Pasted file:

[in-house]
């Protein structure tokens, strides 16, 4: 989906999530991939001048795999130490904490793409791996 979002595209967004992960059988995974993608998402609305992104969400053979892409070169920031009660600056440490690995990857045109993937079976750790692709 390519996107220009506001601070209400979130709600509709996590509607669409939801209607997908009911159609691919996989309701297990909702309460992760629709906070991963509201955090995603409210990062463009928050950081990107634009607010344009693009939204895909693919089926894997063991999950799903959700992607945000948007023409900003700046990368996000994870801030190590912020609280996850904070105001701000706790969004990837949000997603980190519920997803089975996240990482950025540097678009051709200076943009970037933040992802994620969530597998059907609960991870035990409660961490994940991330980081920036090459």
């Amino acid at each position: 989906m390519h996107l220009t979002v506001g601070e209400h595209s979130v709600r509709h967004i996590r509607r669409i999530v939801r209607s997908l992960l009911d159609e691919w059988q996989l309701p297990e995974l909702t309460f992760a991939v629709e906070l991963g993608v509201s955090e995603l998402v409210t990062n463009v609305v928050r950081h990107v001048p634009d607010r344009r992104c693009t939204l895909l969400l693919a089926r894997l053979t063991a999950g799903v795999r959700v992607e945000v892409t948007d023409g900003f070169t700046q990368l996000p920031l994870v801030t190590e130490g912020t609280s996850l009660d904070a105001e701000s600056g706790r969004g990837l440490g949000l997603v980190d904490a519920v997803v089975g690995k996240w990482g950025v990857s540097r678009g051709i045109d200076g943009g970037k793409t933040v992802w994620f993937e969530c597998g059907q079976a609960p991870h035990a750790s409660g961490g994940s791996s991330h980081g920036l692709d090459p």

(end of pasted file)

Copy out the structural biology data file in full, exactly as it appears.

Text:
[in-house]
């Protein structure tokens, strides 16, 4: 989906999530991939001048795999130490904490793409791996 979002595209967004992960059988995974993608998402609305992104969400053979892409070169920031009660600056440490690995990857045109993937079976750790692709 390519996107220009506001601070209400979130709600509709996590509607669409939801209607997908009911159609691919996989309701297990909702309460992760629709906070991963509201955090995603409210990062463009928050950081990107634009607010344009693009939204895909693919089926894997063991999950799903959700992607945000948007023409900003700046990368996000994870801030190590912020609280996850904070105001701000706790969004990837949000997603980190519920997803089975996240990482950025540097678009051709200076943009970037933040992802994620969530597998059907609960991870035990409660961490994940991330980081920036090459």
């Amino acid at each position: 989906m390519h996107l220009t979002v506001g601070e209400h595209s979130v709600r509709h967004i996590r509607r669409i999530v939801r209607s997908l992960l009911d159609e691919w059988q996989l309701p297990e995974l909702t309460f992760a991939v629709e906070l991963g993608v509201s955090e995603l998402v409210t990062n463009v609305v928050r950081h990107v001048p634009d607010r344009r992104c693009t939204l895909l969400l693919a089926r894997l053979t063991a999950g799903v795999r959700v992607e945000v892409t948007d023409g900003f070169t700046q990368l996000p920031l994870v801030t190590e130490g912020t609280s996850l009660d904070a105001e701000s600056g706790r969004g990837l440490g949000l997603v980190d904490a519920v997803v089975g690995k996240w990482g950025v990857s540097r678009g051709i045109d200076g943009g970037k793409t933040v992802w994620f993937e969530c597998g059907q079976a609960p991870h035990a750790s409660g961490g994940s791996s991330h980081g920036l692709d090459p």